EDITORIAL: Transit upgrades focus on commuter concerns

EDITORIAL: Transit upgrades focus on commuter concerns

BC Transit is embracing technology to make getting around Greater Victoria easier for commuters. Transit is taking steps to eliminate some of the obstacles that prevent many from becoming regular transit riders.

Not knowing when the next bus might arrive and then scrambling to find the correct fare when it does is a problem encountered by more than a few who use transit to get around the Capital Region.

But if all goes according to plan, those problems could soon be a thing of the past.

READ MORE: Victoria will be the first city with GPS tracking, digital fare on BC transit buses

Greater Victoria residents will soon be able to track BC Transit buses in real-time, allowing passengers to track their bus through their cellphones. The update, expected to be in place by late spring, is part of a $27 million smart bus upgrade program through the federal government – which is just a part of $136 million rolled out by federal, provincial and local governments to upgrade 790 buses.

The real-time tracking represents only a small portion of the smart bus upgrade, with $21 million going towards a new cashless fare system. That system will be different from Metro Vancouver’s Compass Card, with Greater Victoria riders able to purchase fares through their smartphones, which can then be used as a boarding pass. The cashless fare system is expected to be installed on all Capital Region buses by early next year.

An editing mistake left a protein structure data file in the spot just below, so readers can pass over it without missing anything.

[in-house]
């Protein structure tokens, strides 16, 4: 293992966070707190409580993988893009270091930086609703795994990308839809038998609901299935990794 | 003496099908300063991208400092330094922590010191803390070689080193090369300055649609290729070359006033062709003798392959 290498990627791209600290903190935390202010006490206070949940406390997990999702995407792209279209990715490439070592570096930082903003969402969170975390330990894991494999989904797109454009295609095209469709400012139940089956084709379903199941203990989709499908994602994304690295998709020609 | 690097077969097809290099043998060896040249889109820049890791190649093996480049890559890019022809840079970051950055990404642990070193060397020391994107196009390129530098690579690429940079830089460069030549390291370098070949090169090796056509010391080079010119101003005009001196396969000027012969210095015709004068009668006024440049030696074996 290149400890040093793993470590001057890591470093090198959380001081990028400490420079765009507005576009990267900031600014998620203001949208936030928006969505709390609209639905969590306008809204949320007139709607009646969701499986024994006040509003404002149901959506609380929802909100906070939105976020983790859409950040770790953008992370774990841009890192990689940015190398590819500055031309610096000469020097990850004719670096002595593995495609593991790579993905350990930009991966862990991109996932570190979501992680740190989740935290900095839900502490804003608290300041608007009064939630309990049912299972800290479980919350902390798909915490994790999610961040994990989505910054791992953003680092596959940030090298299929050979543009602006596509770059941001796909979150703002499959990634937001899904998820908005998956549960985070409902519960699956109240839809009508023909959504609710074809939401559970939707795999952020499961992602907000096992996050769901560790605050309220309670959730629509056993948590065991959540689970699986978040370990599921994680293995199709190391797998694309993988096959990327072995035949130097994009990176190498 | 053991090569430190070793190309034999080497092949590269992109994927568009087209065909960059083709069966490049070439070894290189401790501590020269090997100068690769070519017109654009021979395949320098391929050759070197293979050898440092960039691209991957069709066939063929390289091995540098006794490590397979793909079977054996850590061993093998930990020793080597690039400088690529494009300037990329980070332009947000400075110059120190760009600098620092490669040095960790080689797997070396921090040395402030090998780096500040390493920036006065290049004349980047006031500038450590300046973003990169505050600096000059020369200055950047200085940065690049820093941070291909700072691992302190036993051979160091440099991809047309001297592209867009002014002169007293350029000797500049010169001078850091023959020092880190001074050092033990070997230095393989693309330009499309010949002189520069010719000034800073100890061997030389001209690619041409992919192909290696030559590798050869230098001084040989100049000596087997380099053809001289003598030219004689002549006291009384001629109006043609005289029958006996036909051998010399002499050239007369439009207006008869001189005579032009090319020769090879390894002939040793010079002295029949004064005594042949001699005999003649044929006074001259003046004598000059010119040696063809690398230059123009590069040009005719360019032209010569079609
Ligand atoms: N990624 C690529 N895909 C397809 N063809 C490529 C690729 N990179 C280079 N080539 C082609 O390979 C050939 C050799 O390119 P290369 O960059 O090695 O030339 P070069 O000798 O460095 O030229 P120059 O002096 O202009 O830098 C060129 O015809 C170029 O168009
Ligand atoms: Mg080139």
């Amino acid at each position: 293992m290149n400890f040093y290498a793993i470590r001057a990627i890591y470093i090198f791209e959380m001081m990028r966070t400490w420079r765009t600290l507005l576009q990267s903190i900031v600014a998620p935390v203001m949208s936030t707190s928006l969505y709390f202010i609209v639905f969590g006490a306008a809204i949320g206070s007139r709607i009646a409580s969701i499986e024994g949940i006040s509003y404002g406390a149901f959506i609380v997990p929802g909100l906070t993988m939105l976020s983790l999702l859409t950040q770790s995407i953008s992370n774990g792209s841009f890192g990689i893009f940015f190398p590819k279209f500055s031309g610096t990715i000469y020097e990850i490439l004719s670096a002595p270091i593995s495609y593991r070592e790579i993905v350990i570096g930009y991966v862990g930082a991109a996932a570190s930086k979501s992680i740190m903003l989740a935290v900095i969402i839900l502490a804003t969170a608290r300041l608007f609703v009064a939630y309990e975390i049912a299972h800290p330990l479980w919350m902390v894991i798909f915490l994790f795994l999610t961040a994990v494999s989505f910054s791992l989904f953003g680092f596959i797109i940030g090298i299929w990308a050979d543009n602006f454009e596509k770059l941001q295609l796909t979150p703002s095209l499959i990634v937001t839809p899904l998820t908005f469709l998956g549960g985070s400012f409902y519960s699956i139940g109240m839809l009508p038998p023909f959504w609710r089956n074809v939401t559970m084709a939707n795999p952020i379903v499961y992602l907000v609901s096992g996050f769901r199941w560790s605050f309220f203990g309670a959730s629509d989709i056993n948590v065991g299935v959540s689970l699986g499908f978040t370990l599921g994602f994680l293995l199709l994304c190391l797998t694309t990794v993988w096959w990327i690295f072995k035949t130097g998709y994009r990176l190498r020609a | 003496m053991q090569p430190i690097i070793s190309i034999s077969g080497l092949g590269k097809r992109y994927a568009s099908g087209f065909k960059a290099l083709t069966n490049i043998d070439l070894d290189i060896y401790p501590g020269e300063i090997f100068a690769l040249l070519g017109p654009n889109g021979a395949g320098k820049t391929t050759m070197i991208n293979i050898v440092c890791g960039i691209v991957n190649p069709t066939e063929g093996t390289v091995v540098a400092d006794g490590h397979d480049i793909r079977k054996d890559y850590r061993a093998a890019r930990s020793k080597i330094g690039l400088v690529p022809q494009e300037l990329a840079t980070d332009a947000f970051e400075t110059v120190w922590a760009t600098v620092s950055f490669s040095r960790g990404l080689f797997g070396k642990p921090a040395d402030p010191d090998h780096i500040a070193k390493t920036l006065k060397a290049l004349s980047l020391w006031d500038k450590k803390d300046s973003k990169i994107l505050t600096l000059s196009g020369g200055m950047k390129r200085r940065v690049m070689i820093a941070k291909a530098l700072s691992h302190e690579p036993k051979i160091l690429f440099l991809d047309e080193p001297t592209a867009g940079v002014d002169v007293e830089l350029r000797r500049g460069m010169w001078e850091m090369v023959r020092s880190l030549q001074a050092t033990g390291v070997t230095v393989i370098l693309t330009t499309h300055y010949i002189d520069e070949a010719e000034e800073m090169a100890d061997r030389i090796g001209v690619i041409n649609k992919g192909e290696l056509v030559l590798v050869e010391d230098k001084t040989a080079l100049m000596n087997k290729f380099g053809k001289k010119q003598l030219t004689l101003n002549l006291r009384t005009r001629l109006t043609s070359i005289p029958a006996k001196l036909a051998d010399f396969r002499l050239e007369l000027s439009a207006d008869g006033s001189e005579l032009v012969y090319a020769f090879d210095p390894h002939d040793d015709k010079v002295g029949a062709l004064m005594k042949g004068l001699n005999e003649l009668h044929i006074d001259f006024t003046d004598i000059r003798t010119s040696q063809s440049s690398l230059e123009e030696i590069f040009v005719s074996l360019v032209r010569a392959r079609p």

ALSO READ: BC Transit does final testing for live bus tracking app

The upgrades mean that a smartphone is all transit users will need to navigate around Greater Victoria. If the steps to ease travel by transit brings the expected boost to ridership, the Victoria Regional Transit Commission might be able to expand routes and increase service that will encourage more to leave the car behind.

Greater Victoria commuters are trapped in a cycle, with a lack of adequate route coverage preventing many from hopping on the bus – resulting in a lack of ridership numbers to justify enhanced service.

This smart technology upgrade might be the first spark that gets the wheels rolling on a transit service that will benefit all Greater Victoria residents.

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